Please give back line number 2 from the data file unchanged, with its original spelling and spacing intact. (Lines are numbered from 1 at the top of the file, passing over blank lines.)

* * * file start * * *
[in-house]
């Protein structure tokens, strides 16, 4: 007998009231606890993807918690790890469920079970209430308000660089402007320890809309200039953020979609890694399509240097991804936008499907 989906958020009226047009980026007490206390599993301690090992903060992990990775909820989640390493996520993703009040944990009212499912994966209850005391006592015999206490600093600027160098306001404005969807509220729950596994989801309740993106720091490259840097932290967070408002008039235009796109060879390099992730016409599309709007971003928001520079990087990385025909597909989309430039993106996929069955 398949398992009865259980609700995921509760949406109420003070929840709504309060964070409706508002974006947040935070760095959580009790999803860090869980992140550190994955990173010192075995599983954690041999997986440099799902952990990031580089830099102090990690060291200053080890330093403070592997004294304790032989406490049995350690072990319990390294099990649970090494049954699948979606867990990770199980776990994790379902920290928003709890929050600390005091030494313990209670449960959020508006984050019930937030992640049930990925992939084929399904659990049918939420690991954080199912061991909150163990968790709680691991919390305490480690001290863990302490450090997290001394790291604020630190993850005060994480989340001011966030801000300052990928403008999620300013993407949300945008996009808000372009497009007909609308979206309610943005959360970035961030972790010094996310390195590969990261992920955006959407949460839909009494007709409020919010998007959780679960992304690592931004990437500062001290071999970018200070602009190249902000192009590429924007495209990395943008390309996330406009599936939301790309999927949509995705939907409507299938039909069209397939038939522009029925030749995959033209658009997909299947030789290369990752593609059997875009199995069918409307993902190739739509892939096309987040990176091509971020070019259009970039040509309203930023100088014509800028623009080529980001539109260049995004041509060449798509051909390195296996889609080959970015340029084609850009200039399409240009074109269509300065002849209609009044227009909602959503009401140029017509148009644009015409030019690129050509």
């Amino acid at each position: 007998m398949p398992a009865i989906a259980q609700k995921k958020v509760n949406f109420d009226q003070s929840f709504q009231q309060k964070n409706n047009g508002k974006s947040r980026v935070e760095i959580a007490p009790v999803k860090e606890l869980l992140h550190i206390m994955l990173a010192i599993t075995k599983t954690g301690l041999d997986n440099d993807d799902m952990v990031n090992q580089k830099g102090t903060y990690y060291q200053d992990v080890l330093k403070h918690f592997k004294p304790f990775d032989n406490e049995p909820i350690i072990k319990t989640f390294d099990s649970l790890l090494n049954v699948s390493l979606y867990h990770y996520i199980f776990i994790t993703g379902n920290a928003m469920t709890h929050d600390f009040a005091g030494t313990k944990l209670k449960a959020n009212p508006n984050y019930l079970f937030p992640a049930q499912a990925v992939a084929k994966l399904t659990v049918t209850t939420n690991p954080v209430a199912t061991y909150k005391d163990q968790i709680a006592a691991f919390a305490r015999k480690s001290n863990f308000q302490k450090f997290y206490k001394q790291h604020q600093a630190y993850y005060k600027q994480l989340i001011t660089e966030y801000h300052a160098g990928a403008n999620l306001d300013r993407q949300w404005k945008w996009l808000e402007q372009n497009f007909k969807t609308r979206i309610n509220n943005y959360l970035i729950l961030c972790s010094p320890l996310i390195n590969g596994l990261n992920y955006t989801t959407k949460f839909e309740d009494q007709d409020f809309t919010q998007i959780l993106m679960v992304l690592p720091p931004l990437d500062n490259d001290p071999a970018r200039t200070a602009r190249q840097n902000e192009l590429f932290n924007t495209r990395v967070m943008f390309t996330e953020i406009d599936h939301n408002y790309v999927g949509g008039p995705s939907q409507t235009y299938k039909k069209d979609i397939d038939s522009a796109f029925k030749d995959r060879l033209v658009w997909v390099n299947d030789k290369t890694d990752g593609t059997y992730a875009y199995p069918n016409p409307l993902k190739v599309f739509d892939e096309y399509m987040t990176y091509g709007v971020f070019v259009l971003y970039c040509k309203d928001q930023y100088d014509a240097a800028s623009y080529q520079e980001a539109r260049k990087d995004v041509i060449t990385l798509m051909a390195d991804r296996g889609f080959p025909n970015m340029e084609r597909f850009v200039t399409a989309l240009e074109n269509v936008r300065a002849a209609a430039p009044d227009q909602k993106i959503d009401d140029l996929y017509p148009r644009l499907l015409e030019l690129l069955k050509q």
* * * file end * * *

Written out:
């Protein structure tokens, strides 16, 4: 007998009231606890993807918690790890469920079970209430308000660089402007320890809309200039953020979609890694399509240097991804936008499907 989906958020009226047009980026007490206390599993301690090992903060992990990775909820989640390493996520993703009040944990009212499912994966209850005391006592015999206490600093600027160098306001404005969807509220729950596994989801309740993106720091490259840097932290967070408002008039235009796109060879390099992730016409599309709007971003928001520079990087990385025909597909989309430039993106996929069955 398949398992009865259980609700995921509760949406109420003070929840709504309060964070409706508002974006947040935070760095959580009790999803860090869980992140550190994955990173010192075995599983954690041999997986440099799902952990990031580089830099102090990690060291200053080890330093403070592997004294304790032989406490049995350690072990319990390294099990649970090494049954699948979606867990990770199980776990994790379902920290928003709890929050600390005091030494313990209670449960959020508006984050019930937030992640049930990925992939084929399904659990049918939420690991954080199912061991909150163990968790709680691991919390305490480690001290863990302490450090997290001394790291604020630190993850005060994480989340001011966030801000300052990928403008999620300013993407949300945008996009808000372009497009007909609308979206309610943005959360970035961030972790010094996310390195590969990261992920955006959407949460839909009494007709409020919010998007959780679960992304690592931004990437500062001290071999970018200070602009190249902000192009590429924007495209990395943008390309996330406009599936939301790309999927949509995705939907409507299938039909069209397939038939522009029925030749995959033209658009997909299947030789290369990752593609059997875009199995069918409307993902190739739509892939096309987040990176091509971020070019259009970039040509309203930023100088014509800028623009080529980001539109260049995004041509060449798509051909390195296996889609080959970015340029084609850009200039399409240009074109269509300065002849209609009044227009909602959503009401140029017509148009644009015409030019690129050509």